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Location: Turning Stone Resort Casino 5218 Patrick Road Verona, NY. | Start: 12/13/2018 8:00:00 PM End:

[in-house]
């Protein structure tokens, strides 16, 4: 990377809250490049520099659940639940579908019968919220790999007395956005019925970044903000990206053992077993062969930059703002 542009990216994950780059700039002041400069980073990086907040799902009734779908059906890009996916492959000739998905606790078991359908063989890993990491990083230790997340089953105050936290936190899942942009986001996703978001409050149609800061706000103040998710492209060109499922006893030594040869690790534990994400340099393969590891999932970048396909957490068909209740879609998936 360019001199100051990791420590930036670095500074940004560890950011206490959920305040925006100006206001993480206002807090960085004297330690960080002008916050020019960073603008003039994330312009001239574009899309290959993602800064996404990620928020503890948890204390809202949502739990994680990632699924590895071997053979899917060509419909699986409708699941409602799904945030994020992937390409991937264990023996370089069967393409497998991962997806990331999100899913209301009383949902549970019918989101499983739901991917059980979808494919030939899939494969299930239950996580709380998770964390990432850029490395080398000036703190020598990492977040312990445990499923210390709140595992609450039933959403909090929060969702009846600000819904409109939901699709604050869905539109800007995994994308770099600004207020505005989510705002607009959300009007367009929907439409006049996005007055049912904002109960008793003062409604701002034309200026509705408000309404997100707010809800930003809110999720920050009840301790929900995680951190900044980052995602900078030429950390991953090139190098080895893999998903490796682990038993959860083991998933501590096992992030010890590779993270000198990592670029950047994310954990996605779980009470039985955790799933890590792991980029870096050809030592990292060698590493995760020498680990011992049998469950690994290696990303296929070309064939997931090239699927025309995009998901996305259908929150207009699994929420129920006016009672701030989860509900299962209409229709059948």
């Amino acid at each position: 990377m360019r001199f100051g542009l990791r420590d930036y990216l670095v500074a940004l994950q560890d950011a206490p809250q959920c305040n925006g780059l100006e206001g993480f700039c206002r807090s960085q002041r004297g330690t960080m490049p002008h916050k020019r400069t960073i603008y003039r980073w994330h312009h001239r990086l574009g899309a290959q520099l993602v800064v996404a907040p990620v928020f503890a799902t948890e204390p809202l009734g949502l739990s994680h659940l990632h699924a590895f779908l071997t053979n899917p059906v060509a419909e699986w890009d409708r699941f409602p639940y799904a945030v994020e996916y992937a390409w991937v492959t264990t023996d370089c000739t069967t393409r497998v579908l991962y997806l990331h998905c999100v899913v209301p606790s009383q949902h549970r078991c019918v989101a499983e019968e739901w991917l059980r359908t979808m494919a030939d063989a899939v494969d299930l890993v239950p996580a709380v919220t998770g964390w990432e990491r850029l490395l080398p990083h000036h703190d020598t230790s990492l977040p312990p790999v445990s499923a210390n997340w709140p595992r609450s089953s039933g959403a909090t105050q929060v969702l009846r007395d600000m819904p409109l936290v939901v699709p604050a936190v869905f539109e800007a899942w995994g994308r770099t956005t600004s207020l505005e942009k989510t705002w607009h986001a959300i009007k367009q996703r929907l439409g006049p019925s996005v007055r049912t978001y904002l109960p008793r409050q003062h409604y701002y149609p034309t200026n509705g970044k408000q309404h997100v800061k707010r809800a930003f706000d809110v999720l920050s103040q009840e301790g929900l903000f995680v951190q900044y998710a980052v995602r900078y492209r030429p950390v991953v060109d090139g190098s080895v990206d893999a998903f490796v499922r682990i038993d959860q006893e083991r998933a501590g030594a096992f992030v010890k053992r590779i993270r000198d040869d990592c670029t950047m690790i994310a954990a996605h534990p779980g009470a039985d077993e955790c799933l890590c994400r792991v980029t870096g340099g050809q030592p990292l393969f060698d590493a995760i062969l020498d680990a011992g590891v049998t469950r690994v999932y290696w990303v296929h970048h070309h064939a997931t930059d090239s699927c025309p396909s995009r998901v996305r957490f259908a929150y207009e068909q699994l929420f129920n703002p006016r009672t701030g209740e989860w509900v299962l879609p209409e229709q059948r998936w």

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Location: Durham Bulls Athletic Park 409 Blackwell Street Durham, NC. | Start: 7/3/2018 6:35:00 PM End: